• Good article from Medium, paywalled (so if you don’t have a Medium account that you pay for – it’s $5/month – you may have to open this in a private window): The Power of Not Retweeting. Both the article and the subject are recommended. It’s very easy to be outraged by something that lacks context, and the context might make all the difference in how you actually react – but by the time you get context, it’s too late, you’ve committed your reaction to history and told all your friends.
  • Another excellent Medium article, this time from the New York Times’ Medium account: This Is Your Brain Off Facebook. It’s a little ironic that the NYT published this, given how manipulative they are for their readers… but the king of manipulation is still CNN in my opinion. Those guys should be ashamed. Their editors should be doubly ashamed.
  • I did not watch the State of the Union, but having people tell me that I shouldn’t watch it as a form of protest annoyed me and tempted me to endure the farce anyway. I want our politicians to love country over party, and that’s… not what we have right now.
  • Why didn’t I want to watch the State of the Union? Lots of reasons:
    • It’s Trump. His mode of speaking annoys me greatly. His inability to stay on topic annoys me. His stupid self-propping annoys me. I used to think George W. Bush wasn’t a particularly effective speaker because he always seemed to be searching for words – and now I find that I’d far prefer a President who actually searched for the right words to one who blathers out whatever foolish crap crosses his brain at any given time.
    • Do I need another reason? Oh, yeah.
    • The endless politicization of everything, and the seeming need to turn everything into a protest. I’m all for protesting police brutality, but sometimes a football game (or a State of the Union address) is … just a football game, and the protests don’t really make a difference besides signalling.
    • Circling back: I don’t trust Trump… or his opponents. They both lie. They both choose truths based on what plays to their bases. What’s funny is that Trump told us what he’d do in his campaign… and he’s actually held to that pretty strongly, for better or for worse. That’s somewhat commendable. His political opponents are changing their long-held opinions on lots of things just so they can oppose Trump – I’ve said before that he should just start echoing their campaign positions just to force them to change stances.
    • This is a lot less relevant of a list than I thought it might be.
    • Every State of the Union I’ve ever watched has bored me! There, there’s my best reason right there.

Intersections with Politics

Things I’m thinking about:

I’m changing the format up today, because one of the entries is longer than usual.

Trump and the Patriots

It’s really annoying that people are mad at the New England Patriots because Trump likes them. I dislike the Patriots myself – I nearly cost myself a job after they lost to the Giants – but for people to root against them just because of Trump speaks to a lack of basic reasoning on their parts. I don’t like thinking that my fellow humans are idiots. They’re acting like idiots.

Redemption is Being Considered Impossible

Speaking of politics, this thing with the governor of Virginia is making me angry.

Look, I’m not here to excuse the governor’s… anything. I don’t know exactly what happened; I think he’s been accused of being in either blackface or a KKK hood in an unidentified picture from a yearbook in 1984, and as I understand it, first he confirmed it, then denied it, then apologized, or… something.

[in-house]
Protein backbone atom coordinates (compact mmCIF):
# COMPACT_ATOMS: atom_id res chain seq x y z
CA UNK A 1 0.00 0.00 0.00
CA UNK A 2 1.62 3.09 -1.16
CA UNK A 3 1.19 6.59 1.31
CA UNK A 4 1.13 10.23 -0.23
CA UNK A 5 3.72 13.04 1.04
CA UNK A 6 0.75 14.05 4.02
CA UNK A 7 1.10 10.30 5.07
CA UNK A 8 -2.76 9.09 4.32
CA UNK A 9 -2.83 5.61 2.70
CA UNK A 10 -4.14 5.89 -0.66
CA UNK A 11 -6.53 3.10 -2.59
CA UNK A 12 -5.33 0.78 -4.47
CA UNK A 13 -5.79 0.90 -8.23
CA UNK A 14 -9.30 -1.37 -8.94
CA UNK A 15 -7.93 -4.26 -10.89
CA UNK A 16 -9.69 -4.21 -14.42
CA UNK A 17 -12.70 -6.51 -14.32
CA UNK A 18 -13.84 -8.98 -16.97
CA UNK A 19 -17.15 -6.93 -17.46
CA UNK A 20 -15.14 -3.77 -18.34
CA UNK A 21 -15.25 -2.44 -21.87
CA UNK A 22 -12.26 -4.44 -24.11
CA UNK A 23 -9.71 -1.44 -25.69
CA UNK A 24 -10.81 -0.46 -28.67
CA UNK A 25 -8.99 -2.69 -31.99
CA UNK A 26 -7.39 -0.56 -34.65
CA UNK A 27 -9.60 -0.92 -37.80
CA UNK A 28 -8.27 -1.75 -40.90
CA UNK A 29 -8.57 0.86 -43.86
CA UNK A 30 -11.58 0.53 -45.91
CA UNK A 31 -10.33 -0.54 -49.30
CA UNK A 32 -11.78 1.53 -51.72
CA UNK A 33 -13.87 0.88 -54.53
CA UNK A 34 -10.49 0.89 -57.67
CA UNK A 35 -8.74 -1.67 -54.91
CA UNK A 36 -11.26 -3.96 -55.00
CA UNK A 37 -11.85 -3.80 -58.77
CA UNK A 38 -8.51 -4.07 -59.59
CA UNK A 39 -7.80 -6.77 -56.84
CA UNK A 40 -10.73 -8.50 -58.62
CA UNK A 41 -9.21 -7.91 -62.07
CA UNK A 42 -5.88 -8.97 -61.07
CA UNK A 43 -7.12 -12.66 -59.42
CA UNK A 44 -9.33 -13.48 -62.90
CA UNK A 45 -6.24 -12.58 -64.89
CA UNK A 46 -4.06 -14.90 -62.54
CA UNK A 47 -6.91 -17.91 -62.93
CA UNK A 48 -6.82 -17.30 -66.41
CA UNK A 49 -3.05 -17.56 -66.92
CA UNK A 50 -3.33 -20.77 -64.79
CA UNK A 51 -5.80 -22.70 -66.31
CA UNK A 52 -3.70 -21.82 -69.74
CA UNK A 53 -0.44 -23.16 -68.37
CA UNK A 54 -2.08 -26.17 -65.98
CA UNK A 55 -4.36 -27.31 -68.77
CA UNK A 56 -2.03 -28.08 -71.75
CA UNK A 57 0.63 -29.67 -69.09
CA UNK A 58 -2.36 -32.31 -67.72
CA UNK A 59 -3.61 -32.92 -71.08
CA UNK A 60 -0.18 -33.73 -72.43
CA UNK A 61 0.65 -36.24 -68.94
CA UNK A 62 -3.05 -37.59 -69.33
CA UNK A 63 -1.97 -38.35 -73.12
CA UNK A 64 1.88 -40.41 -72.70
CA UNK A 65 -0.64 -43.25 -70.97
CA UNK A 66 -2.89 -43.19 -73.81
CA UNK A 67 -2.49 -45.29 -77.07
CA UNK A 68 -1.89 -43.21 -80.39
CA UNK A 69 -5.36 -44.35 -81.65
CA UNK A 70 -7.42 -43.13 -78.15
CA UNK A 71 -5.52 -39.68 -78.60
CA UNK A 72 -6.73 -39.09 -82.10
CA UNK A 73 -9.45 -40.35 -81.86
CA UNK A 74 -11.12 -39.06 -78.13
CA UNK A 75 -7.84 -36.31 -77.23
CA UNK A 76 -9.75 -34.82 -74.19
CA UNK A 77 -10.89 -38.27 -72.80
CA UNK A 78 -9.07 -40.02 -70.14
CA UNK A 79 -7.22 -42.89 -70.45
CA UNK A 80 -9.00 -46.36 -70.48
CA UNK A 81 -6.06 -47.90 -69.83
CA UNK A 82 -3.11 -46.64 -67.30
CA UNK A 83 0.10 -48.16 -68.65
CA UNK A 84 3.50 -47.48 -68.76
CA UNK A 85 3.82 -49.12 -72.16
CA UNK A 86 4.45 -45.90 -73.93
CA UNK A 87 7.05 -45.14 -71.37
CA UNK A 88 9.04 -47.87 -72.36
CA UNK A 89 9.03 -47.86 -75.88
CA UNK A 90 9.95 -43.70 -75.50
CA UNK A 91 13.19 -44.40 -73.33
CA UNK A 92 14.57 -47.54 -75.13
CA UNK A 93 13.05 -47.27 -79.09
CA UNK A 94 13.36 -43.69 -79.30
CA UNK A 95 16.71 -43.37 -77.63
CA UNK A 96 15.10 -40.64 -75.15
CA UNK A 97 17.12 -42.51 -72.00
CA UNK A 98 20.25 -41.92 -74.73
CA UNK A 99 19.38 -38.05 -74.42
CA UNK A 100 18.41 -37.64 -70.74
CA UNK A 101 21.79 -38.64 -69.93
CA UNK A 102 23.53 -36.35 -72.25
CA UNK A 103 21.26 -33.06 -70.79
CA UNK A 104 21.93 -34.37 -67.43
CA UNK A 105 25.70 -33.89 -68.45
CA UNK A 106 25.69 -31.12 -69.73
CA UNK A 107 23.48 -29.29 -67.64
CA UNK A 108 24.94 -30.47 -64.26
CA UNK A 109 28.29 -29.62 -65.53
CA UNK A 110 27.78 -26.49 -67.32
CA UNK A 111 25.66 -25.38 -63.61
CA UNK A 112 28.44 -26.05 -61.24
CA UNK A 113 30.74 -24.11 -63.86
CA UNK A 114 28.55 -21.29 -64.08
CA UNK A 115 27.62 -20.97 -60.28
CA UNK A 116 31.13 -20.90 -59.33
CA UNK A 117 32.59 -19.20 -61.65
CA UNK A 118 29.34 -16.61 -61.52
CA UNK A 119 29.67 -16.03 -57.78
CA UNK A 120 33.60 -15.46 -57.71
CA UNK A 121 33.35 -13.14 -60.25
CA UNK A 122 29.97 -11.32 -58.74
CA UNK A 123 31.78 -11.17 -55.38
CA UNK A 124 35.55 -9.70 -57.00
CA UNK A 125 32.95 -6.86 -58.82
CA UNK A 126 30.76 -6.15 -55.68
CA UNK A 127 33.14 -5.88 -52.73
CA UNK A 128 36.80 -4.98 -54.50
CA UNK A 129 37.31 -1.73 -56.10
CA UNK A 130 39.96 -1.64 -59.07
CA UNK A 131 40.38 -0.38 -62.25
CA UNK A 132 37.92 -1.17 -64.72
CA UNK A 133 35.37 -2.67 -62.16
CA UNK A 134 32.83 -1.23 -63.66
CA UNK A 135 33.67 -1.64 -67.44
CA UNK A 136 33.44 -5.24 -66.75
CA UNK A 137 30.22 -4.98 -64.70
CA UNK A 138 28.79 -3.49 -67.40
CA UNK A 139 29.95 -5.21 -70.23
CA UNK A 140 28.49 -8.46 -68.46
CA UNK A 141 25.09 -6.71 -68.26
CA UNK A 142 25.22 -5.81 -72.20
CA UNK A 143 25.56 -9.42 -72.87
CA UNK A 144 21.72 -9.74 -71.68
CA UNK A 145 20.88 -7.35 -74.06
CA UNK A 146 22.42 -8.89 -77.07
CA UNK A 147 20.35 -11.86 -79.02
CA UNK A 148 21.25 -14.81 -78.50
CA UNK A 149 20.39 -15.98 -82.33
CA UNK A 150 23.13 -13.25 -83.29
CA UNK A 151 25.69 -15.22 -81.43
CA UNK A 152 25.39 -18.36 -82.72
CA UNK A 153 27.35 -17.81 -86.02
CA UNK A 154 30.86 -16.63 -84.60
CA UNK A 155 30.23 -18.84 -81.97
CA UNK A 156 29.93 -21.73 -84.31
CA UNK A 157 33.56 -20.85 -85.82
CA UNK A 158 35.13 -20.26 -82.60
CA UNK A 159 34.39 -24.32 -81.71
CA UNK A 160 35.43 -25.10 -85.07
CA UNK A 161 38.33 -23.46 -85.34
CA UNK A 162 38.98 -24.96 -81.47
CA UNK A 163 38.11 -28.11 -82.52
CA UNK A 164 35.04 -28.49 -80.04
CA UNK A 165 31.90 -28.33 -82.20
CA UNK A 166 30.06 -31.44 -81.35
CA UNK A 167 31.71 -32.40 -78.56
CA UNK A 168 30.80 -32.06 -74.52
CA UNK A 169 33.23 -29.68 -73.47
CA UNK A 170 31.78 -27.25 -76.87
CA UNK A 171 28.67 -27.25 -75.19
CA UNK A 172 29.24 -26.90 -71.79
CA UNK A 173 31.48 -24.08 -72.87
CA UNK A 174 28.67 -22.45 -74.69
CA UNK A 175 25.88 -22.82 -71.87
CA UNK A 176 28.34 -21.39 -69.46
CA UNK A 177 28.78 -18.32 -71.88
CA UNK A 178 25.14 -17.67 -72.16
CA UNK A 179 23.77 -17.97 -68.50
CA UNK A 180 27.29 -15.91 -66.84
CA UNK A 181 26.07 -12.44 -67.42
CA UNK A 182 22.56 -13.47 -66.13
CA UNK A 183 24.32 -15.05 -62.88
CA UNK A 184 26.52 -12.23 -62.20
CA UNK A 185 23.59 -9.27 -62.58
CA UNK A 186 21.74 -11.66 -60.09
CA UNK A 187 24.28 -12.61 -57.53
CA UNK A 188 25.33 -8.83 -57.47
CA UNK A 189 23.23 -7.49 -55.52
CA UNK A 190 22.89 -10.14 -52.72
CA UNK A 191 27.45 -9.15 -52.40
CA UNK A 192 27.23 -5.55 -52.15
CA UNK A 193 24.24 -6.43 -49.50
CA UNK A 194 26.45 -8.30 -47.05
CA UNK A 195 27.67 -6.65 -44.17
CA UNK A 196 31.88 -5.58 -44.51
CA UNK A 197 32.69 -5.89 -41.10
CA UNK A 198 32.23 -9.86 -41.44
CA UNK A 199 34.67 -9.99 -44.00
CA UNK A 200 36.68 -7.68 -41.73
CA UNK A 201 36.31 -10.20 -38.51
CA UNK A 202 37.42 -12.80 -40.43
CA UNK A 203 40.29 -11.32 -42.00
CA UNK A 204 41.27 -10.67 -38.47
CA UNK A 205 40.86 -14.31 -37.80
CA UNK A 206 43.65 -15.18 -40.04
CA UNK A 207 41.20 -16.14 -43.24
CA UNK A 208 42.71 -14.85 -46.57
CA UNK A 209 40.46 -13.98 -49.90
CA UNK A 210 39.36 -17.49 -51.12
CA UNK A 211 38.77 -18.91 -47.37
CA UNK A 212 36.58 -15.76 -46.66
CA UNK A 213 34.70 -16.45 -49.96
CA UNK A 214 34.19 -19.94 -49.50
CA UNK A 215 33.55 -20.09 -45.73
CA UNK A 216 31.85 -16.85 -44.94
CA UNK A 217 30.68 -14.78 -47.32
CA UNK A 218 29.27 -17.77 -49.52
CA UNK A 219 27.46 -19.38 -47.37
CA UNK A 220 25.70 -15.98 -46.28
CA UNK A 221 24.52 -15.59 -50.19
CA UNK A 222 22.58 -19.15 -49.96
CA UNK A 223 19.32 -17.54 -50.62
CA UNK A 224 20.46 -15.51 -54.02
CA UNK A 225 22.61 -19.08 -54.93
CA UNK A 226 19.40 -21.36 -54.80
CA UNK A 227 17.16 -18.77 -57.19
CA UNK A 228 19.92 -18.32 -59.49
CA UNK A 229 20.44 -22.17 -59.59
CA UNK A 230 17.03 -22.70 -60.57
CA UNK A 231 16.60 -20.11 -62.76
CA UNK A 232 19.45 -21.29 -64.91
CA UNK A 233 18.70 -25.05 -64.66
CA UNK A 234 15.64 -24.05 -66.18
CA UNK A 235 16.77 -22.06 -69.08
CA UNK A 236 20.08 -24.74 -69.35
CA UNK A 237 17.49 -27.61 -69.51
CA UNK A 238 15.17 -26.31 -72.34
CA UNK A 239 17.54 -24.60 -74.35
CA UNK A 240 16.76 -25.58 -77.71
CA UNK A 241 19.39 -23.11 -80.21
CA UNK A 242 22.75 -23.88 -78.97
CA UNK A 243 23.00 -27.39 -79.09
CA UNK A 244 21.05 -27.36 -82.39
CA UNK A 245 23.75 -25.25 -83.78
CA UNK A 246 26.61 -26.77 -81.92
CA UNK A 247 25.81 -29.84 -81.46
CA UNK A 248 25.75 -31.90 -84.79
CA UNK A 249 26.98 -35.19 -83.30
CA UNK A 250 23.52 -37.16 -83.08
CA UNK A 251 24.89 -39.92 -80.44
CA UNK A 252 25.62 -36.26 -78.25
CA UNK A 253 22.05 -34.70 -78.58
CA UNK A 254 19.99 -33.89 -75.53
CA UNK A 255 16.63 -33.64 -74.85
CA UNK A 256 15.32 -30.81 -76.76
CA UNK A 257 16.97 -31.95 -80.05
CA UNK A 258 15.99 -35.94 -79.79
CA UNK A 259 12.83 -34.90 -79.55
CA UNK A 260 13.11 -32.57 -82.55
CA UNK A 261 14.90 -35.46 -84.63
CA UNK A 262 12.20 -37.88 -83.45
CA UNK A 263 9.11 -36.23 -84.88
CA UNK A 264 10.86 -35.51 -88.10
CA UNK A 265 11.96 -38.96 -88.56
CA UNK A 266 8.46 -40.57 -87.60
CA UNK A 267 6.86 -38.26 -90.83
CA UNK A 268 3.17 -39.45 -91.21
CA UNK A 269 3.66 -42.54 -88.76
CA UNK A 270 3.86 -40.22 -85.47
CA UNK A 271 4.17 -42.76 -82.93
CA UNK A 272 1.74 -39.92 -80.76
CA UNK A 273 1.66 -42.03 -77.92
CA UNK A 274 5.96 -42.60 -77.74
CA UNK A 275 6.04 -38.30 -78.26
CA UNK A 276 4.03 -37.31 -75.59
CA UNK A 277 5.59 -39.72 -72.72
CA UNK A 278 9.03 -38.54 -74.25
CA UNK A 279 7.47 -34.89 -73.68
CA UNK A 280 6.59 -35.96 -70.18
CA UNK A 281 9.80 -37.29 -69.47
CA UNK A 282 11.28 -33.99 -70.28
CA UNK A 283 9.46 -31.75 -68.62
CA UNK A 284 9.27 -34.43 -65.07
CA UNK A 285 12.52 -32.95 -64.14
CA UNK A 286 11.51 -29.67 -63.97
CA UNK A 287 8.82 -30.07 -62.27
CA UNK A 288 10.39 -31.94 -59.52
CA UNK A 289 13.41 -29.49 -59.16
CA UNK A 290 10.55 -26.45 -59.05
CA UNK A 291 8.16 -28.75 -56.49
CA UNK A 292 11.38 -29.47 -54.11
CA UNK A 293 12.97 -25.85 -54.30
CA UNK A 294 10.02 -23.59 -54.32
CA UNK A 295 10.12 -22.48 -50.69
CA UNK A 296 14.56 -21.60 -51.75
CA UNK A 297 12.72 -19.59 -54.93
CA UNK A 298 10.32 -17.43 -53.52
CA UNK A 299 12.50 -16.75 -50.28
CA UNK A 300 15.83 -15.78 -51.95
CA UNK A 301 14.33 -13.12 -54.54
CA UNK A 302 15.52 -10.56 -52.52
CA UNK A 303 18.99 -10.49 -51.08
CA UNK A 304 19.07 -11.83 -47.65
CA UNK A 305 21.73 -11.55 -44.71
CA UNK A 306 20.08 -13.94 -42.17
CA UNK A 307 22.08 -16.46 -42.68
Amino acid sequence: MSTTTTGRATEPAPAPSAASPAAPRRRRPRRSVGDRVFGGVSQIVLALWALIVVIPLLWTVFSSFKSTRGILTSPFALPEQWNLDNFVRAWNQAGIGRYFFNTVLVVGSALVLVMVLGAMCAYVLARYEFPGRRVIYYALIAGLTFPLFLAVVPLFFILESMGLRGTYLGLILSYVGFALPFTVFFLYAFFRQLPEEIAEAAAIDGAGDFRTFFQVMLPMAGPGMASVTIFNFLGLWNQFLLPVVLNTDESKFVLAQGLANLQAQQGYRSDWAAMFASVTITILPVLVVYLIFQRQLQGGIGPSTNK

Being in blackface is dumb. Being in a KKK hood is even dumber. Let’s get that out of the way immediately; I can’t condone either one, and won’t, even as a joke. Jokes are supposed to be funny, not threatening or harmful. Whoever was in the picture really should be ashamed of it, period, whether it was meant seriously or in jest.

But here’s the thing: it was in 1984. Thirty-four years ago! When he was a student! He may have been an idiot then – but who is he now?

With all the outrage, is the assertion that he’s a racist today? That’s what it looks like and should be. “Resign because you did something dumb 34 years ago” is… an idiotic thing to say, no matter what party he’s a member of (Democrat, if you’re curious) or what party the ones crying for him to resign are members of (both Democrat and Republican).

The implication is something we’ve seen shadows of before: There is no such thing as redemption. We’ve seen it mostly from the Left, although the Right is starting to pick it up as a useful political tool.

But the Left had better watch itself, very carefully… because if there’s no such thing as redemption, the Democratic Party itself is damned.

This is the party that fought for slavery… and after slavery was made illegal, overthrew the Republican government in North Carolina to restore the old order.

If there’s no redemption possible, then what in the world would make the Democrats think they can ever remove that stain from their history? They’re saying people can’t change – in 34 years, Governor Northam can’t have changed how he views people with different skin colors, Brett Kavanaugh can’t have become a decent man since he was in high school, and so forth. (Apparently Bill Clinton’s the only human being for whom redemption is a thing?)

If people can’t change, then people who claim the label associated with slavery are endorsing slavery. That’s the Democratic party, folks. There’s no sea change possible, is what they’re saying… and they chose a label that is by their own declaration and action irrevocably associated with endorsing slavery.

We’ve hit the slippery slope. Pandora’s Box has been opened, as I feared… I just hope that the cancer it represents eats its way to the extremes and leaves the middle confused but otherwise unaffected… until the extremes are eliminated and the middle ground can take care of its own with love and reason again.